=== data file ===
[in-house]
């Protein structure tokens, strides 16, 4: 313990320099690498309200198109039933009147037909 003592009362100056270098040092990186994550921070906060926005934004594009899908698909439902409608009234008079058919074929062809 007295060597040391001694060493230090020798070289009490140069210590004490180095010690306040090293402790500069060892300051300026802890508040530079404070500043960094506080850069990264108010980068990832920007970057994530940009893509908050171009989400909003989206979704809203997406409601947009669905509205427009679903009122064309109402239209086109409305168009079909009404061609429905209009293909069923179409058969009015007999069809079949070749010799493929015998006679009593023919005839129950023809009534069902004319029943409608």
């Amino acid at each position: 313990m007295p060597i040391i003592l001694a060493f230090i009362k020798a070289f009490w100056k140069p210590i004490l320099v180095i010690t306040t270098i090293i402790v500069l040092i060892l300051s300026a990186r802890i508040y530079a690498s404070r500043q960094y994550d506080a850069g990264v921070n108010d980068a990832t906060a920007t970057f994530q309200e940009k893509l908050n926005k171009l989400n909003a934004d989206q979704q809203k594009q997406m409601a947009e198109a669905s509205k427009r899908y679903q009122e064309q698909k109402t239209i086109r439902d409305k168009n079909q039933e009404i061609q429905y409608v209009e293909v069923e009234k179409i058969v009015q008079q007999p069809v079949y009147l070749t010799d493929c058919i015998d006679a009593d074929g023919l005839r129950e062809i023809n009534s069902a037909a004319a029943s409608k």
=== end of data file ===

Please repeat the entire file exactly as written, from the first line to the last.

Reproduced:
[in-house]
């Protein structure tokens, strides 16, 4: 313990320099690498309200198109039933009147037909 003592009362100056270098040092990186994550921070906060926005934004594009899908698909439902409608009234008079058919074929062809 007295060597040391001694060493230090020798070289009490140069210590004490180095010690306040090293402790500069060892300051300026802890508040530079404070500043960094506080850069990264108010980068990832920007970057994530940009893509908050171009989400909003989206979704809203997406409601947009669905509205427009679903009122064309109402239209086109409305168009079909009404061609429905209009293909069923179409058969009015007999069809079949070749010799493929015998006679009593023919005839129950023809009534069902004319029943409608």
């Amino acid at each position: 313990m007295p060597i040391i003592l001694a060493f230090i009362k020798a070289f009490w100056k140069p210590i004490l320099v180095i010690t306040t270098i090293i402790v500069l040092i060892l300051s300026a990186r802890i508040y530079a690498s404070r500043q960094y994550d506080a850069g990264v921070n108010d980068a990832t906060a920007t970057f994530q309200e940009k893509l908050n926005k171009l989400n909003a934004d989206q979704q809203k594009q997406m409601a947009e198109a669905s509205k427009r899908y679903q009122e064309q698909k109402t239209i086109r439902d409305k168009n079909q039933e009404i061609q429905y409608v209009e293909v069923e009234k179409i058969v009015q008079q007999p069809v079949y009147l070749t010799d493929c058919i015998d006679a009593d074929g023919l005839r129950e062809i023809n009534s069902a037909a004319a029943s409608k």